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TO BE OR NOT TO BE (ON TIME): A DEFINITIVE GUIDE TO ARRIVAL

Tardiness has become increasingly problematic and contagious. Casual arrival times and even more aloof ownership of lateness are at fault. Those of us who allow it are just as guilty. By not holding one another accountable to “10am sharp!” and “six on-the-dot,” we are accomplices to this social faux pas. Shedding this bad habit makes for a more pleasant experience whenever you head out the door.

Perhaps we are all in need of a reminder or two; a guilt-free tap on the shoulder to recalibrate our mental clocks. Enter, Manners Maven, Mrs. B:

  • Dinner Parties: Believe it or not, arriving 10-15 minutes late is expected – even a courtesy! This brief window allows your host to address last minute updates to the table setting, messy counter or rest before the big show.
  • Business Meals & Meetings: Arriving at least 5 minutes early is perfect. Give yourself time to get lost in a long hallway, take a bathroom break, go over notes, and set your phone to silent. The last thing you want is to arrive looking flustered and disorganized.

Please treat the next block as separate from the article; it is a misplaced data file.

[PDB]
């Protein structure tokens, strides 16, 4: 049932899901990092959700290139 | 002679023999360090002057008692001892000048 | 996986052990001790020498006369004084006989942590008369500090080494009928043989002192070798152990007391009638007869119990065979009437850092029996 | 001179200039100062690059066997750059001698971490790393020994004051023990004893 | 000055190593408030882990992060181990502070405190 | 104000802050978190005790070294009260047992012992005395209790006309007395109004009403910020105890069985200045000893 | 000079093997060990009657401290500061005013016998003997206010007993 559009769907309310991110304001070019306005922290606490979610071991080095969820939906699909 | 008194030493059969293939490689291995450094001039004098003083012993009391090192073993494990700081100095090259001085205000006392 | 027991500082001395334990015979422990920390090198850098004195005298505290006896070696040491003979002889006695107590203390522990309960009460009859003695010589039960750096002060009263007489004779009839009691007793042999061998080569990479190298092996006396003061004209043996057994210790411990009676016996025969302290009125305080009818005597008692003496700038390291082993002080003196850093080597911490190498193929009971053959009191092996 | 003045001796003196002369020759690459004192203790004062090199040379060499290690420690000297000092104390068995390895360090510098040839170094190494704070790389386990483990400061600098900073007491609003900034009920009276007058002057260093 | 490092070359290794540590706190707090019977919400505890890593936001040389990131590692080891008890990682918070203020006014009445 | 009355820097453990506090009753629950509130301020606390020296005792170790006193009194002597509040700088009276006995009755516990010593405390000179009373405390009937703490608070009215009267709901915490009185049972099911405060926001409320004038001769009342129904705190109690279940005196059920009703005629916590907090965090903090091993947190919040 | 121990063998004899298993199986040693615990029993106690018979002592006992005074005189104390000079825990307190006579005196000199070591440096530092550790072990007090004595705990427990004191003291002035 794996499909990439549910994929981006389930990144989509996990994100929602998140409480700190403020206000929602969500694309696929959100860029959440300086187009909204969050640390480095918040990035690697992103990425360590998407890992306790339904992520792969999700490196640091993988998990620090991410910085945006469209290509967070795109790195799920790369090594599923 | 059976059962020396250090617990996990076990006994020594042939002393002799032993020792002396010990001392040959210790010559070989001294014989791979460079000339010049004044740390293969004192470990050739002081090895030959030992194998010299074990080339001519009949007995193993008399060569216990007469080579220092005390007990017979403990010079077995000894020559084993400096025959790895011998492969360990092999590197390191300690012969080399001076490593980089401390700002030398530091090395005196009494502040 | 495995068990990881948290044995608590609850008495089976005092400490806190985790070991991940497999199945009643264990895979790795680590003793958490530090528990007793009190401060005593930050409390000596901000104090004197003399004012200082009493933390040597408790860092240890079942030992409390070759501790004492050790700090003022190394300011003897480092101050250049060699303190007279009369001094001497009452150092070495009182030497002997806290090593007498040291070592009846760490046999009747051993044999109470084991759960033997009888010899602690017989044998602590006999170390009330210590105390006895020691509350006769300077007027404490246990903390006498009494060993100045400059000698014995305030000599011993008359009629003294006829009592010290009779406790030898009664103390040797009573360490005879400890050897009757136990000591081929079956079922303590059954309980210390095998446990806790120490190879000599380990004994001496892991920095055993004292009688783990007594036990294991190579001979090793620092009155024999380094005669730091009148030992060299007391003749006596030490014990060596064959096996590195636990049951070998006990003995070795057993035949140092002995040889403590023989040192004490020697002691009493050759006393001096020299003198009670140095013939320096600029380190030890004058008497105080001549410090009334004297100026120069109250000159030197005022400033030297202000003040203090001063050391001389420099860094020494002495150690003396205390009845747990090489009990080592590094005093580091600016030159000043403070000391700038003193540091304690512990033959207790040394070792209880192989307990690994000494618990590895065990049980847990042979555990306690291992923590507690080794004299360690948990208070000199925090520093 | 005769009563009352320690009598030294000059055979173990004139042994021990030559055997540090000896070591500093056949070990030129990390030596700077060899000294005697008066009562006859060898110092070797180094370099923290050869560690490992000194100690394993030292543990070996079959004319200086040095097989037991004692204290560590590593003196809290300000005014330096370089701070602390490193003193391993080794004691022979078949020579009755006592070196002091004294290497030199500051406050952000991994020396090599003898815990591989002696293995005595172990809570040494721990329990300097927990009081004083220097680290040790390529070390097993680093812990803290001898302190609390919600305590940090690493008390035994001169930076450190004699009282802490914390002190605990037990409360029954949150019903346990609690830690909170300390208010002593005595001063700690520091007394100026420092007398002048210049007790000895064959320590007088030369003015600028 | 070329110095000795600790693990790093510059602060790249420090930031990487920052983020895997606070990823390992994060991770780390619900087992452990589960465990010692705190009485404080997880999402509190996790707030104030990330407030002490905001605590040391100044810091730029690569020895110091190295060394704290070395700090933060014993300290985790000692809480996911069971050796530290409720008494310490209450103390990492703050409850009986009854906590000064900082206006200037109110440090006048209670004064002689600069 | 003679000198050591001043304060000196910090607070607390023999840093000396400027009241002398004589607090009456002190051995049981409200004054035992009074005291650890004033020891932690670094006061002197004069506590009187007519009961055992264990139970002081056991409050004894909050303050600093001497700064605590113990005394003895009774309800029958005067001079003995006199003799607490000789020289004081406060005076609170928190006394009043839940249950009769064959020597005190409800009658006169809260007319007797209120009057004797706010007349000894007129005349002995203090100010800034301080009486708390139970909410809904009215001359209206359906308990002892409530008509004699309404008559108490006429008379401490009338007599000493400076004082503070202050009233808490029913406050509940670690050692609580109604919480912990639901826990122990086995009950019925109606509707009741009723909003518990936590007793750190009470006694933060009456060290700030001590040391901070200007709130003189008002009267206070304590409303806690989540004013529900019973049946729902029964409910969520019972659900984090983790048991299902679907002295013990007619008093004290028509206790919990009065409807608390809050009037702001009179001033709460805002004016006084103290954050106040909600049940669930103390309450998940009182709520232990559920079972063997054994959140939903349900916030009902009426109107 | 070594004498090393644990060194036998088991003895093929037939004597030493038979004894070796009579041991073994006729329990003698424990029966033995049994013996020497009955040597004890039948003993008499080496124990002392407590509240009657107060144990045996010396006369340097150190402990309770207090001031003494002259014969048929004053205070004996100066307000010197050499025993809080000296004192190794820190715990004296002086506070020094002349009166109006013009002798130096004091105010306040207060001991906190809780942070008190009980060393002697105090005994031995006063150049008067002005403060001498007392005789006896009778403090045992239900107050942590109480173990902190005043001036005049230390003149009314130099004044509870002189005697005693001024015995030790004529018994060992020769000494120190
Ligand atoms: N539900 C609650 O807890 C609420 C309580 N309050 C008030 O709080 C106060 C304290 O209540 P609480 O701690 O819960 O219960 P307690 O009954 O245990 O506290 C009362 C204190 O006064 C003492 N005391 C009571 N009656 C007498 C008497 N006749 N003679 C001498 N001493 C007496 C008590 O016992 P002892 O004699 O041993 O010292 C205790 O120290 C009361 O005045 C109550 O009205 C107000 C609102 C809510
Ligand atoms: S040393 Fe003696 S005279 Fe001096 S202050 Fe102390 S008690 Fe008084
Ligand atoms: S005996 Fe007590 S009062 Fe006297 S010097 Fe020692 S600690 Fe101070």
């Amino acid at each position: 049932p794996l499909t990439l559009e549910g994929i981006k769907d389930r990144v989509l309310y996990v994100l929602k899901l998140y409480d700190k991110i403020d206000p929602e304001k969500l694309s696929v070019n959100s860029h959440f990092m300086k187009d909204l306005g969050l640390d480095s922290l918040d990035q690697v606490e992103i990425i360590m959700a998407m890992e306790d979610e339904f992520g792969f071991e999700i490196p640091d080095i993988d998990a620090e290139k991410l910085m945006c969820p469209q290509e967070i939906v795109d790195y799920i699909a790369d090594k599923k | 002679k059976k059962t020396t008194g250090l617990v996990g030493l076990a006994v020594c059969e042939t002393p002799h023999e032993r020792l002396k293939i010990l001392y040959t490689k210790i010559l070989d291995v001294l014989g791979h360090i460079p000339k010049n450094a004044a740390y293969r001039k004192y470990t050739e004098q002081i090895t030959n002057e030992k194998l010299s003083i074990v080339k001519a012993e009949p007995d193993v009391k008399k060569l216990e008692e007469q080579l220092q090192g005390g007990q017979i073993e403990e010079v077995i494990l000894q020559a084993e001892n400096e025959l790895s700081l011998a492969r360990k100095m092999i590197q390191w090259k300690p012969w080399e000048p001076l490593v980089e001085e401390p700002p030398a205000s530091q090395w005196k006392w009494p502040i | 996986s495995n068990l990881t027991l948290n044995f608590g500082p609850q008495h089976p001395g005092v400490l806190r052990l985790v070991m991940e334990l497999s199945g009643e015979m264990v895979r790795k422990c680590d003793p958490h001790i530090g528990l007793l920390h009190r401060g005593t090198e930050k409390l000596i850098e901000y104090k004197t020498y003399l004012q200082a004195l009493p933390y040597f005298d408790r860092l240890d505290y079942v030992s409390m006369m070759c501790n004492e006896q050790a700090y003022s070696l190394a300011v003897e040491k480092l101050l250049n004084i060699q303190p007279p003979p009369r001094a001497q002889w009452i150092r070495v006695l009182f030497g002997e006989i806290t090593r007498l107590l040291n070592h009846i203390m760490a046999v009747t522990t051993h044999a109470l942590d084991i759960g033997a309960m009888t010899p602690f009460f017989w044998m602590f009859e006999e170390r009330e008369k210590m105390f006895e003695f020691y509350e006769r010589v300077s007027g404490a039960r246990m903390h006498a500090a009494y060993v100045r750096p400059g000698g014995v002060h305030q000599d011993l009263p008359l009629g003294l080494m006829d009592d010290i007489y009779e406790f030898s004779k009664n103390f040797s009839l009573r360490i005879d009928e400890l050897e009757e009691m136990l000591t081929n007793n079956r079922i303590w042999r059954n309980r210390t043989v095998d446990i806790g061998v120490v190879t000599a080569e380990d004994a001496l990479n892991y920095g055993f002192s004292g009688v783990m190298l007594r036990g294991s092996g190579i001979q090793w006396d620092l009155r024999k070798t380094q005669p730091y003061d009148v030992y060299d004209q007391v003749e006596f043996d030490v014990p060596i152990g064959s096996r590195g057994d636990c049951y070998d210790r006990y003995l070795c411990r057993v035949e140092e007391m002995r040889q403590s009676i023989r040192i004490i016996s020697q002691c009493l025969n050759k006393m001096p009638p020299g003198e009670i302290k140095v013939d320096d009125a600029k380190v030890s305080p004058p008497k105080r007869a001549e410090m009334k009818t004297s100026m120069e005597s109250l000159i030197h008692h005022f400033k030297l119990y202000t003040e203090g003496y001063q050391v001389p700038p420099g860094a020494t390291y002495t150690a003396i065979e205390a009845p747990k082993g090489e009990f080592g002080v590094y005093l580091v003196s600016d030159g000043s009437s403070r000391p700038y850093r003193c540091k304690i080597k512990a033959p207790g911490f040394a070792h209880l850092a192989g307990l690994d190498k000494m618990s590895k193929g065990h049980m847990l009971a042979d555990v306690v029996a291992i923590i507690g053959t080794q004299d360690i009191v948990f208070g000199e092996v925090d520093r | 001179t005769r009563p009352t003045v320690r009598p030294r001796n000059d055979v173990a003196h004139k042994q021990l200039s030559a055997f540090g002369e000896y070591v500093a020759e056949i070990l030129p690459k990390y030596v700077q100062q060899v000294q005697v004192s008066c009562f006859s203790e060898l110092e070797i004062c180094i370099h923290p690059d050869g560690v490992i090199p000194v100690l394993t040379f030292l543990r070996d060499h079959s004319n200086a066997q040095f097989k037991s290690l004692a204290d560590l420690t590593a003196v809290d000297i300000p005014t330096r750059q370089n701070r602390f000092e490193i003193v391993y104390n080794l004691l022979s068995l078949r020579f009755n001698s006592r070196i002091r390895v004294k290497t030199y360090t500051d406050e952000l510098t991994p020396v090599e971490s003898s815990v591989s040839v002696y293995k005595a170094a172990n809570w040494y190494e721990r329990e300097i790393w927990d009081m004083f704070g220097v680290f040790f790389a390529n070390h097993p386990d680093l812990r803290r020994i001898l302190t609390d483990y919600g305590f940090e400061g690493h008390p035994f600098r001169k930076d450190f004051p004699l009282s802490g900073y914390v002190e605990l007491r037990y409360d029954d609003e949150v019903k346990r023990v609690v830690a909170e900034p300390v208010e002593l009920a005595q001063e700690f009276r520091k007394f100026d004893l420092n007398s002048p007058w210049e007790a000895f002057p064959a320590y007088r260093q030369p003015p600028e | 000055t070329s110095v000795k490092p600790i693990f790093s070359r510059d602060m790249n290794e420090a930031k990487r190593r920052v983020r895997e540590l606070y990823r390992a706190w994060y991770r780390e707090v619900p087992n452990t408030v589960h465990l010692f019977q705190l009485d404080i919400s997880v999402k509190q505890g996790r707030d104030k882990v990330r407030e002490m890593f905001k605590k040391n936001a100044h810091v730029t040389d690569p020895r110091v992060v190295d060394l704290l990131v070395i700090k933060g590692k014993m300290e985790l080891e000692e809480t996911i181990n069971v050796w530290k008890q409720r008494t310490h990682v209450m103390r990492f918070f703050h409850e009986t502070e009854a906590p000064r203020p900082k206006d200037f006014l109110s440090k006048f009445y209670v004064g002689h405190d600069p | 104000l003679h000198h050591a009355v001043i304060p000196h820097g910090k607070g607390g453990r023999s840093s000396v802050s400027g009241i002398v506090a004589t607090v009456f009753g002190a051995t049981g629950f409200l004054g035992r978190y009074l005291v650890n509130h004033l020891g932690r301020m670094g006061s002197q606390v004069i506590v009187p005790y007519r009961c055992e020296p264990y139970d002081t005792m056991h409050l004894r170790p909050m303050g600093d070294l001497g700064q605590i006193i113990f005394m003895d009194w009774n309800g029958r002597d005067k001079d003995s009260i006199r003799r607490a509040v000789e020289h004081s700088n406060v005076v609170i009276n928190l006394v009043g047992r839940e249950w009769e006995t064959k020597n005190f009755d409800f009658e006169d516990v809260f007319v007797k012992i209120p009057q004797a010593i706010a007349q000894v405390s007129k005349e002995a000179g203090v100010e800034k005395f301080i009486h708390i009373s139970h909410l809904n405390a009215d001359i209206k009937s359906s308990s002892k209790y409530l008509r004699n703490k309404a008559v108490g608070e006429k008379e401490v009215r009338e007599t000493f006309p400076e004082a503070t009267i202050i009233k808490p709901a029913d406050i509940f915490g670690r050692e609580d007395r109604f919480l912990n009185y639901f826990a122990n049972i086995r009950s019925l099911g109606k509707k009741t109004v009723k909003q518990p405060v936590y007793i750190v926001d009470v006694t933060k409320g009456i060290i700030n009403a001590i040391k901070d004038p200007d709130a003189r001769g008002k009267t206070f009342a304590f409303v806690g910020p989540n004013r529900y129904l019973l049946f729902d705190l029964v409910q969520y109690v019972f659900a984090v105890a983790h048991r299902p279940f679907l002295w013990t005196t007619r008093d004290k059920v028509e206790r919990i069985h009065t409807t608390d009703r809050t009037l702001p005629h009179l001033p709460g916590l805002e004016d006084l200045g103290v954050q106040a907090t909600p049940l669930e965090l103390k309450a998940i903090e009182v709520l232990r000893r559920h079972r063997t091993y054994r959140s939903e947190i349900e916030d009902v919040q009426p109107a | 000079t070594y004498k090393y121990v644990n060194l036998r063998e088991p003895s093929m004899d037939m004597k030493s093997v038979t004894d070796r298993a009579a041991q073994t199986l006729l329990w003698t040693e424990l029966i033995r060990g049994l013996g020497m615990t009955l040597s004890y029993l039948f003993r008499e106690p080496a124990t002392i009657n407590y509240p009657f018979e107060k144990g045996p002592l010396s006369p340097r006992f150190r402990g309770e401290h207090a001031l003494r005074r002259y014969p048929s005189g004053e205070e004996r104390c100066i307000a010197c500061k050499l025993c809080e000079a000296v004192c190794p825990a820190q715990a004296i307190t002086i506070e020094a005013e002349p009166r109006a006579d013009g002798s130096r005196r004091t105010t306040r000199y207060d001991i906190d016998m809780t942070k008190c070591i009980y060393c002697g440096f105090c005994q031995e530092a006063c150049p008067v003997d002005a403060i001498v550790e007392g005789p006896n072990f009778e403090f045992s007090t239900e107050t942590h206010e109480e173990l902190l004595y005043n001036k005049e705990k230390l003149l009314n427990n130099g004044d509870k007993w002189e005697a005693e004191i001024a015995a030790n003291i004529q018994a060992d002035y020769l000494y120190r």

• On a Date: Although it might sound out-dated, arrival time is an indicator of enthusiasm. Showing up on time suggests neither excessive enthusiasm nor disinterest (save that assessment for the end of the evening).
  • Family Gatherings: We allow our family the most leeway in terms of socially appropriate behavior, yet are often their harshest critics. If you catch yourself getting a nickname, like “Late Cait” rethink your preparation strategy. Arriving ten minutes to two hours late to a family function is not cute and depletes trust.
  • Night Out with Friends: Showing up on time for your friends demonstrates how much you value them. If you are consistently arriving after everyone else, either start wearing a watch or learn to be honest about your intentions. If you have an inkling that you cannot make it on time, be up front to yourself and your friends. This allows everyone to adjust their arrival accordingly – maybe no one wanted to go at the set time. Now, the whole group is relieved to have extra time to lounge in sweats before zipping up and heading out.

Let us know – what’s your strategy for arriving on time? Do you set your clocks ahead? Set alarms reminding you to get ready? Perhaps your hosts have begun telling you the event is 30 minutes earlier than it actually is? Tell us in the comments!

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